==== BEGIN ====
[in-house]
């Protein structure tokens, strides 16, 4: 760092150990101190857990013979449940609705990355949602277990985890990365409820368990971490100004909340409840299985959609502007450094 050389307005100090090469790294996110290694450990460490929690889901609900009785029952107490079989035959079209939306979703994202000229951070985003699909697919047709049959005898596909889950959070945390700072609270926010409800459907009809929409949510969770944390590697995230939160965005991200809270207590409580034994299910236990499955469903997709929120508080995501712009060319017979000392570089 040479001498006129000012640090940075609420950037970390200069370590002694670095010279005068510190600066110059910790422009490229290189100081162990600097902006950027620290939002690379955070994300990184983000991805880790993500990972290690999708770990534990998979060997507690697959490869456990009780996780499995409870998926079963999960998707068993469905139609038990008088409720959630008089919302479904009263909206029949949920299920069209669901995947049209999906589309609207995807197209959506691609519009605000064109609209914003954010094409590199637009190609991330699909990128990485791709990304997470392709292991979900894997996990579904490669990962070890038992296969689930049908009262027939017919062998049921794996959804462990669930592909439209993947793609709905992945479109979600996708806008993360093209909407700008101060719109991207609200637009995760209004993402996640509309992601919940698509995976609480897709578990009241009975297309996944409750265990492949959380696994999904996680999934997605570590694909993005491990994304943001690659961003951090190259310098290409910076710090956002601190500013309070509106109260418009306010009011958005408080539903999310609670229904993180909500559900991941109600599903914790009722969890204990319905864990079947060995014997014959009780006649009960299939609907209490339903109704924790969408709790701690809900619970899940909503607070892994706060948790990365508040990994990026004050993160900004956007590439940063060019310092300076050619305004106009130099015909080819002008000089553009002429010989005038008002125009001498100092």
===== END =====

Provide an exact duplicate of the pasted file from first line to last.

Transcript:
[in-house]
């Protein structure tokens, strides 16, 4: 760092150990101190857990013979449940609705990355949602277990985890990365409820368990971490100004909340409840299985959609502007450094 050389307005100090090469790294996110290694450990460490929690889901609900009785029952107490079989035959079209939306979703994202000229951070985003699909697919047709049959005898596909889950959070945390700072609270926010409800459907009809929409949510969770944390590697995230939160965005991200809270207590409580034994299910236990499955469903997709929120508080995501712009060319017979000392570089 040479001498006129000012640090940075609420950037970390200069370590002694670095010279005068510190600066110059910790422009490229290189100081162990600097902006950027620290939002690379955070994300990184983000991805880790993500990972290690999708770990534990998979060997507690697959490869456990009780996780499995409870998926079963999960998707068993469905139609038990008088409720959630008089919302479904009263909206029949949920299920069209669901995947049209999906589309609207995807197209959506691609519009605000064109609209914003954010094409590199637009190609991330699909990128990485791709990304997470392709292991979900894997996990579904490669990962070890038992296969689930049908009262027939017919062998049921794996959804462990669930592909439209993947793609709905992945479109979600996708806008993360093209909407700008101060719109991207609200637009995760209004993402996640509309992601919940698509995976609480897709578990009241009975297309996944409750265990492949959380696994999904996680999934997605570590694909993005491990994304943001690659961003951090190259310098290409910076710090956002601190500013309070509106109260418009306010009011958005408080539903999310609670229904993180909500559900991941109600599903914790009722969890204990319905864990079947060995014997014959009780006649009960299939609907209490339903109704924790969408709790701690809900619970899940909503607070892994706060948790990365508040990994990026004050993160900004956007590439940063060019310092300076050619305004106009130099015909080819002008000089553009002429010989005038008002125009001498100092």